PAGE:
Flu shots do not protect arthritis patients who are being treated with the intravenous drug rituximab, according to a new study by Dutch researchers, The New York Times and Los Angeles Times reported Jan. 7.
Rheumatoid arthritis, which affects more than 4.6 million people worldwide, is an autoimmune disease that attacks the patient's joints and surrounding tissues. It also compromises a patient's immune system, leaving him or her at risk to a variety of infections. Most physicians recommend that patients receive a flu vaccination every year to ward off serious illness, and also recommend immunization against pandemic H1N1 influenza.
But the study found that in patients vaccinated close to the time they get rituximab, the drug does not promote the formation of antibodies to protect against arthritis. Researchers recommended giving the shots well before the rituximab treatment.
The study began long before swine flu emerged, but the effects on that vaccine are expected to be similar. Rituximab is sold under the names Rituxan and MabThera.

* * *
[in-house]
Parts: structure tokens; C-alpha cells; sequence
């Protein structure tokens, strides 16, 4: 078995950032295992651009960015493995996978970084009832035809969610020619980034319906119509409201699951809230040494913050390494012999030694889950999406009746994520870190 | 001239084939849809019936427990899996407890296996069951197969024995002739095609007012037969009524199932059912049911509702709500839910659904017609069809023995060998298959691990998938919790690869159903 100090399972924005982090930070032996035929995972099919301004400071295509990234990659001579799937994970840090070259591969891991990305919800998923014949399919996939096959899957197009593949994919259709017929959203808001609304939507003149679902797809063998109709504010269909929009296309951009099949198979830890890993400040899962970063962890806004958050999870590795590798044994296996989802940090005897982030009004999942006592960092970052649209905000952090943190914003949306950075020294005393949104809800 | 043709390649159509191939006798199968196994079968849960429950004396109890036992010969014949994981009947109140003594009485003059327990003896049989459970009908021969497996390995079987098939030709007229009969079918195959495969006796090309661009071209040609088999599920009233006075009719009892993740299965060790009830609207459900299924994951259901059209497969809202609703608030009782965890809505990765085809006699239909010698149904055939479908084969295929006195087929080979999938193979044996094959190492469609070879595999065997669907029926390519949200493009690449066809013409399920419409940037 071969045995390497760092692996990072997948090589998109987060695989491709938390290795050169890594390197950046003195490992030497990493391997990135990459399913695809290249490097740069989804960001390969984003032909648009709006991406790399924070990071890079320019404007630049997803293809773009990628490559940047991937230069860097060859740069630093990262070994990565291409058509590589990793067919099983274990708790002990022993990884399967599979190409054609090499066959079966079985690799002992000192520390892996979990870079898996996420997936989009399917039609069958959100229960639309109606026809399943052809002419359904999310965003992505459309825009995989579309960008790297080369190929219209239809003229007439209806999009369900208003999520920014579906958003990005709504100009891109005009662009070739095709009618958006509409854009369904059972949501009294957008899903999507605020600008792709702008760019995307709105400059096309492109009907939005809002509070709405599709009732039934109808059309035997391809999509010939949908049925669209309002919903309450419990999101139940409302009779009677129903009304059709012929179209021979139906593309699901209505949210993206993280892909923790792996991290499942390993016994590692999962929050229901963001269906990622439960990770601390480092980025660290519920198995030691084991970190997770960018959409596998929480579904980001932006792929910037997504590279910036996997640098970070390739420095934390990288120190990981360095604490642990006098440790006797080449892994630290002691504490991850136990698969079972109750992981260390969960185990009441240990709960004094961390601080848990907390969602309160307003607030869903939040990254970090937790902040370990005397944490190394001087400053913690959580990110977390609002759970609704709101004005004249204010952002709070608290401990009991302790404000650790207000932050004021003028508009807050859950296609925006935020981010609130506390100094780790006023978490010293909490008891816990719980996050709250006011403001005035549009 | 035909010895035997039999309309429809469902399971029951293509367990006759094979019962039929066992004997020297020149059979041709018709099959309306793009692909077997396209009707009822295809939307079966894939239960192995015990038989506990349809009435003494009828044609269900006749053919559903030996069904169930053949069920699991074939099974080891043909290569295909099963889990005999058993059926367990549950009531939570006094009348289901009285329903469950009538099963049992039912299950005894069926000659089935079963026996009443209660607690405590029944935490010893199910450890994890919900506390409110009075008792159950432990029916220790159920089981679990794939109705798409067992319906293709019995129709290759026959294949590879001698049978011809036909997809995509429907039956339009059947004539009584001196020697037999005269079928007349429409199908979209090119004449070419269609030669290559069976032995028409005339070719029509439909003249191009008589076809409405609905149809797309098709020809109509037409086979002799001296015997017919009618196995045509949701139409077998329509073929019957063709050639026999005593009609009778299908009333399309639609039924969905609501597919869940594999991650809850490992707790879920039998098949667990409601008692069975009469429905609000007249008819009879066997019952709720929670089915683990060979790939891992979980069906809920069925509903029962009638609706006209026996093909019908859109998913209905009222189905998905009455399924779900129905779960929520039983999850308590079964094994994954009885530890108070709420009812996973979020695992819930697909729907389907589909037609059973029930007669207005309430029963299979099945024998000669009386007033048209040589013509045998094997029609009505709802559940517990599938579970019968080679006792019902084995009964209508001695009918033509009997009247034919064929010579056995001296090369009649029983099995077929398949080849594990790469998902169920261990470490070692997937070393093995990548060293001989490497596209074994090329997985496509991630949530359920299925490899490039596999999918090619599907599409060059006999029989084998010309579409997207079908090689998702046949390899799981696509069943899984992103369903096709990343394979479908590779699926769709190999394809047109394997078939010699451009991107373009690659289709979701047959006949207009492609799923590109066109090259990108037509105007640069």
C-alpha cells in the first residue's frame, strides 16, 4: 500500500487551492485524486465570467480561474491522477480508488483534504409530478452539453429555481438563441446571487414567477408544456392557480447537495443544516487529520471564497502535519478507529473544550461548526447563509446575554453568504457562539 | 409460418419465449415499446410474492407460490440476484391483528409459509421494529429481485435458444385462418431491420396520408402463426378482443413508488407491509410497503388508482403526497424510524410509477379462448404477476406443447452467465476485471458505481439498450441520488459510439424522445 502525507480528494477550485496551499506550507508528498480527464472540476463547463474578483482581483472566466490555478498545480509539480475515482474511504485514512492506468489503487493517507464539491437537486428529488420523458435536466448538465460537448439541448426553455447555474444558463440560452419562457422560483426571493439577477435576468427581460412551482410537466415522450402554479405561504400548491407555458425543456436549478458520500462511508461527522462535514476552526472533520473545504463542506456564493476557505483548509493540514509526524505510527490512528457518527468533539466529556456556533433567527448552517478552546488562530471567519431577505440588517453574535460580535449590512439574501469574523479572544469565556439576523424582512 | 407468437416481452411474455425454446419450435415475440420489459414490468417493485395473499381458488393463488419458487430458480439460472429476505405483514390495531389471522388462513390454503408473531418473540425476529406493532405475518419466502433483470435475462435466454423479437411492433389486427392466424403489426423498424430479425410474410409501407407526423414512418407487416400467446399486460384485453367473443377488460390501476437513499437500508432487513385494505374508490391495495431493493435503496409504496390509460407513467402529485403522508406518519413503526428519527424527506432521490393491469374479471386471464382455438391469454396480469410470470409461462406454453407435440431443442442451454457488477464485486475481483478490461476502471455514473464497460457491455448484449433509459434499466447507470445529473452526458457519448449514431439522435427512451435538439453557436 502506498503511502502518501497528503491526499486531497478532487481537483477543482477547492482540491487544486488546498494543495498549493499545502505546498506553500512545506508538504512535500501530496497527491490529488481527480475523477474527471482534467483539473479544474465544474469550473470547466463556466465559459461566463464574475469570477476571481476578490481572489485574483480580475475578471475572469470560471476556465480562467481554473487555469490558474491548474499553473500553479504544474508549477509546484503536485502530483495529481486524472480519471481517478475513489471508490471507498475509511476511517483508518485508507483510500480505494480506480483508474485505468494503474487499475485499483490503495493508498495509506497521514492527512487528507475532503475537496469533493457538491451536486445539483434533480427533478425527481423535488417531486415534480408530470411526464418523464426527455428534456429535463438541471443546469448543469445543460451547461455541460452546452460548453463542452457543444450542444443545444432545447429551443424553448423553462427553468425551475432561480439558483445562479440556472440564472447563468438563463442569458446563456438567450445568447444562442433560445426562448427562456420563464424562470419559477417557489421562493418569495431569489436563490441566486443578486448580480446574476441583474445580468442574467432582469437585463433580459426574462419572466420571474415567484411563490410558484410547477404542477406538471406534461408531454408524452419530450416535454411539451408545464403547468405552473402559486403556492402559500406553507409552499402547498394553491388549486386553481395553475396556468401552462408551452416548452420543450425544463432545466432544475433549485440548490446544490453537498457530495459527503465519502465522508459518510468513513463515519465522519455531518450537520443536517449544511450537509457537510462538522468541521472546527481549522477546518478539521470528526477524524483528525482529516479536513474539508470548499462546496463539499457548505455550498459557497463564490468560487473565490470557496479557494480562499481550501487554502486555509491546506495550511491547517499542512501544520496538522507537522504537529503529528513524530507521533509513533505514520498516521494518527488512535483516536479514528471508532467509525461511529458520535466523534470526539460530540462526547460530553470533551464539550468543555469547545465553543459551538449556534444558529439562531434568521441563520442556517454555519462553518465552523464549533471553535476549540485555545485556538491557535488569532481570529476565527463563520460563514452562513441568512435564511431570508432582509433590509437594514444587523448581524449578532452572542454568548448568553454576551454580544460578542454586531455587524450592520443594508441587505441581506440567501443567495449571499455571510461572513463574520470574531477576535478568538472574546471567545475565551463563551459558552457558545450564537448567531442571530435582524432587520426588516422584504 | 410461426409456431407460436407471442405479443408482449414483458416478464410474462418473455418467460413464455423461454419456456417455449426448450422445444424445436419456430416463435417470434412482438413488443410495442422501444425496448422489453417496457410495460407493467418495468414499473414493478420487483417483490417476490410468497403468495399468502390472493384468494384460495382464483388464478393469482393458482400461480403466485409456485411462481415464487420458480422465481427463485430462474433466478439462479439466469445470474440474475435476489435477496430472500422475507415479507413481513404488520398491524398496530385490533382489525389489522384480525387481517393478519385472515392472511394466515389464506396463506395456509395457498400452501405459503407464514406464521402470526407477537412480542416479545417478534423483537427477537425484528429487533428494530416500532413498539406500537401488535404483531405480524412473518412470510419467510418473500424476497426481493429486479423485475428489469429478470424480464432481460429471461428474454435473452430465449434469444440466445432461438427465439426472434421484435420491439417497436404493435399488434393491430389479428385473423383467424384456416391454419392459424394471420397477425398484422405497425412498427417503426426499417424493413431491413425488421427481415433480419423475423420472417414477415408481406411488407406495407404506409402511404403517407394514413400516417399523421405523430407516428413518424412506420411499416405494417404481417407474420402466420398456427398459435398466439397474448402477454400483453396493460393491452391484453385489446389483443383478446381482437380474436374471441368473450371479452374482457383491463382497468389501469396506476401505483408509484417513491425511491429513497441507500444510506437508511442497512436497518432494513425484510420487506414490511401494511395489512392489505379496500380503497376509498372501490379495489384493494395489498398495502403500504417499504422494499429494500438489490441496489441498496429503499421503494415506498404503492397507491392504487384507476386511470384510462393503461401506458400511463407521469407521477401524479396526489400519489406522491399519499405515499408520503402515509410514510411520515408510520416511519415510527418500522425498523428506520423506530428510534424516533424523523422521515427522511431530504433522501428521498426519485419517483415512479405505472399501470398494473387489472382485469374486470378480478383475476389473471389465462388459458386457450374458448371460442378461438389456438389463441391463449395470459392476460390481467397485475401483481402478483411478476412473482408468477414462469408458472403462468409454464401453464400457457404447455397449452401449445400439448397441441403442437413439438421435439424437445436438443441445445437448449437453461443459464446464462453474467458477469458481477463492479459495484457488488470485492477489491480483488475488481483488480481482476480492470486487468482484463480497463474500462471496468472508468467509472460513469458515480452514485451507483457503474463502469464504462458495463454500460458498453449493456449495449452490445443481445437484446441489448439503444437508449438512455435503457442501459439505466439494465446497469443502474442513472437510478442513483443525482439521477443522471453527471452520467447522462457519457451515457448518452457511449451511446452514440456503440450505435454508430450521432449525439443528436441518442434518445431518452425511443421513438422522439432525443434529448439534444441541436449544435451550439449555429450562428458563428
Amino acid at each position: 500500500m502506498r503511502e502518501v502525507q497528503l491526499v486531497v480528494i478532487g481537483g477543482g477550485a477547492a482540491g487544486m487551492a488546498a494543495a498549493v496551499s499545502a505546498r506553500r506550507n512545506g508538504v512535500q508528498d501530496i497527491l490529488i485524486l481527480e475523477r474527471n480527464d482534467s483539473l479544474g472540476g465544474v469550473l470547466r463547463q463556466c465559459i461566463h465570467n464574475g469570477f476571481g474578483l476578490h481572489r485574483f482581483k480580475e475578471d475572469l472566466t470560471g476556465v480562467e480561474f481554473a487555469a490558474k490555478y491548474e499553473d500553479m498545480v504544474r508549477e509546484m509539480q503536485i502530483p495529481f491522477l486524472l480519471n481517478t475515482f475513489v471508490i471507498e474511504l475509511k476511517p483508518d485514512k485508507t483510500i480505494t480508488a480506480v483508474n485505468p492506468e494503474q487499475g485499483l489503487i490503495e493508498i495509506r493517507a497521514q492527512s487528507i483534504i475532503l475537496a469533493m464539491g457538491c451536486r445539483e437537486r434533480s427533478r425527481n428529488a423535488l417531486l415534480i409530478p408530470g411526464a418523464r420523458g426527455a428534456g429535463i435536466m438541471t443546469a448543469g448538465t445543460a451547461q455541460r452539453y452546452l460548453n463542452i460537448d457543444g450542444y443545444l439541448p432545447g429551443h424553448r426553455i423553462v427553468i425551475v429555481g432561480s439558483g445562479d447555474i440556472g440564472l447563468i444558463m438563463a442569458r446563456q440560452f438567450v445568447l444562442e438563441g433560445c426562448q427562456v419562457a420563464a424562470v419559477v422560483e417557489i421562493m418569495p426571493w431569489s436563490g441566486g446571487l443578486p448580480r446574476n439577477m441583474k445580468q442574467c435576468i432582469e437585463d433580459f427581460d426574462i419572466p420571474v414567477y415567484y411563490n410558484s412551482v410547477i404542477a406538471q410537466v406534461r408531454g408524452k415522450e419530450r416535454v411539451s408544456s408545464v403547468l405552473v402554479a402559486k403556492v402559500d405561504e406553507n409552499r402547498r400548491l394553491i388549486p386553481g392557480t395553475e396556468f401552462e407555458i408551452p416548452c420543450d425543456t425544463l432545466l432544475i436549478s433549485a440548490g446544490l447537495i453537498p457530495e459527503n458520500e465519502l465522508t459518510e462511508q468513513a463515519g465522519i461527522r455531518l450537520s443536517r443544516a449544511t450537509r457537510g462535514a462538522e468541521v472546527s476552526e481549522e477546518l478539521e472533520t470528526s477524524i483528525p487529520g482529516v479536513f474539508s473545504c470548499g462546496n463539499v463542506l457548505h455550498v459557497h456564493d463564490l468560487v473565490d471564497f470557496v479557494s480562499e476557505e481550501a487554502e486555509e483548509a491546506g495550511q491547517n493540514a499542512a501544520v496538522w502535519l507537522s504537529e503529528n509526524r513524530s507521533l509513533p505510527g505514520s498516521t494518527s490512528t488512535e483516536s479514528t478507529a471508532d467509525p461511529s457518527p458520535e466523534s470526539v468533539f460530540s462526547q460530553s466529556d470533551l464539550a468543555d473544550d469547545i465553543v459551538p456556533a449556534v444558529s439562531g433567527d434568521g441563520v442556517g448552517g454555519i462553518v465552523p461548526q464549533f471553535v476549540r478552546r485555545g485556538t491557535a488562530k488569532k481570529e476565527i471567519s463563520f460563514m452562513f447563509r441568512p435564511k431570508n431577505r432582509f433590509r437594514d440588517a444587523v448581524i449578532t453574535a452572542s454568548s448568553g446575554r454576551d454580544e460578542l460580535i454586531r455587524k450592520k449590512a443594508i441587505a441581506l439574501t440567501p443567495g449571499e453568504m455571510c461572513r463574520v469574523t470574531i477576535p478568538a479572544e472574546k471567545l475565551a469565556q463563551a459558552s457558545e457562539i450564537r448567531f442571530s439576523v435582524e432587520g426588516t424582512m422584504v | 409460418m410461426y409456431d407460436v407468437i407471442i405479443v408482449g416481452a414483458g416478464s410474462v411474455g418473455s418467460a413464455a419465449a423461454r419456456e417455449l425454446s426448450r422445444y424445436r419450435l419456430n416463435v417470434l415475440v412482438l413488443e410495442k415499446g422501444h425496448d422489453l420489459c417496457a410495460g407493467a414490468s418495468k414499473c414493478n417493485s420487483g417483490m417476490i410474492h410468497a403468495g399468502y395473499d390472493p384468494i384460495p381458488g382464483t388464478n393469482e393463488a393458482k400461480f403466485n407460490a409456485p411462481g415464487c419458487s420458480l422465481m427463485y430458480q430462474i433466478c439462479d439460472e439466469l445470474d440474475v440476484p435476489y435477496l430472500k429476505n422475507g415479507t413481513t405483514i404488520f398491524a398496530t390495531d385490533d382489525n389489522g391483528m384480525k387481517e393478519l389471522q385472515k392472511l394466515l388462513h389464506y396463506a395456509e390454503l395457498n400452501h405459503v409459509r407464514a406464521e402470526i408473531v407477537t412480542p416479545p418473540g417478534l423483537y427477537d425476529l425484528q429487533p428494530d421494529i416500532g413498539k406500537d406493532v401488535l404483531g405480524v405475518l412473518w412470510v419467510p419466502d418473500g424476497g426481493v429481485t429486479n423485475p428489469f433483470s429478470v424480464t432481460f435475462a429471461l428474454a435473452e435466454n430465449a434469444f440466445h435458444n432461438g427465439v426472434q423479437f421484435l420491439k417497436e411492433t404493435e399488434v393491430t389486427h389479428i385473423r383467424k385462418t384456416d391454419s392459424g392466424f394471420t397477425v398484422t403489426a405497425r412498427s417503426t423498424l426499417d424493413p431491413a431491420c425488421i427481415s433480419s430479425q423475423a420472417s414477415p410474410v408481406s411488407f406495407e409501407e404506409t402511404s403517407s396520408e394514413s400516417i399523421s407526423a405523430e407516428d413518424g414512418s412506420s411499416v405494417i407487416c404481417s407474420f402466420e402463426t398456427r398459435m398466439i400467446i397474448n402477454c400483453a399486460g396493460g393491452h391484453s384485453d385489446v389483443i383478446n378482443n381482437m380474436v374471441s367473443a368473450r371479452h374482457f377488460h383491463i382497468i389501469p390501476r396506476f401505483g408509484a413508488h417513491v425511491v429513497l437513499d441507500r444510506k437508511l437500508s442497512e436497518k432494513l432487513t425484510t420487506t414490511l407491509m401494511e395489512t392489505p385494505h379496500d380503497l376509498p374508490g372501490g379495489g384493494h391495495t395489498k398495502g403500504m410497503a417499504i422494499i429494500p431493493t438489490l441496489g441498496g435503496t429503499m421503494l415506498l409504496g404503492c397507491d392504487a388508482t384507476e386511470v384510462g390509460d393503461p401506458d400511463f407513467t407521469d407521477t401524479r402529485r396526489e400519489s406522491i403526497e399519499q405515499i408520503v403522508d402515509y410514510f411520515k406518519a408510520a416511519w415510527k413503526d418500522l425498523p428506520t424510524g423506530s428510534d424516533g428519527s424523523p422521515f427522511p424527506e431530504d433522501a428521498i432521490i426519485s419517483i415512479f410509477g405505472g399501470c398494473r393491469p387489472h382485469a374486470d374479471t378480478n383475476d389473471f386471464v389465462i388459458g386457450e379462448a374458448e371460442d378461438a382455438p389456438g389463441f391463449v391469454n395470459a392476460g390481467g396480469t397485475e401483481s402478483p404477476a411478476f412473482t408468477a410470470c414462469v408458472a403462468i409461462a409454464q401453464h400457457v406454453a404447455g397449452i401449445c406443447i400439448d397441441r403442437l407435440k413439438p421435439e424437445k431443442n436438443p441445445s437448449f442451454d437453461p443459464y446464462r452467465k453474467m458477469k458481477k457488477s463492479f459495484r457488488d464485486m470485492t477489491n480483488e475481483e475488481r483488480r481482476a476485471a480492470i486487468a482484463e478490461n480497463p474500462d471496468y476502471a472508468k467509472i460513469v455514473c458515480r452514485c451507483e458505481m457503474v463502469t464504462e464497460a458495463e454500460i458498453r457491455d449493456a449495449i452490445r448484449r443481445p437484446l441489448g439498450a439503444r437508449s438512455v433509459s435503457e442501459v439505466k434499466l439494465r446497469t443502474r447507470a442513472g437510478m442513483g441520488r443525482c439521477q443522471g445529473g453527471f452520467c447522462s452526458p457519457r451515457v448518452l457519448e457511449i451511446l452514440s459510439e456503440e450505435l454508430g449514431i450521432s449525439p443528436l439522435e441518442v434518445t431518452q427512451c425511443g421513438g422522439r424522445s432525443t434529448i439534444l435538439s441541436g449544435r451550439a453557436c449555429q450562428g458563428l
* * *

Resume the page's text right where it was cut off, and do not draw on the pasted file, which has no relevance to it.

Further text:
Dr. Sander van Assen of the University Medical Center Groningen in the Netherlands studied 23 patients with rheumatoid arthritis who were taking rituximab, 20 patients taking methotrexate and 29 healthy individuals, all of whom were given the seasonal flu vaccine.
Among those taking rituximab, 11 received the vaccine four to eight weeks after treatment and 12 were given it six to 10 months after treatment. The team reported in the journal Arthritis & Rheumatism that those given the vaccine in the weeks after treatment developed no protective antibodies, while those given it later developed some antibodies, but not as many as healthy people. Those taking methotrexate developed normal flu protection.
The doctors recommended that patients being treated with the drug be given the vaccines for seasonal flu and H1N1 flu before treatment begins.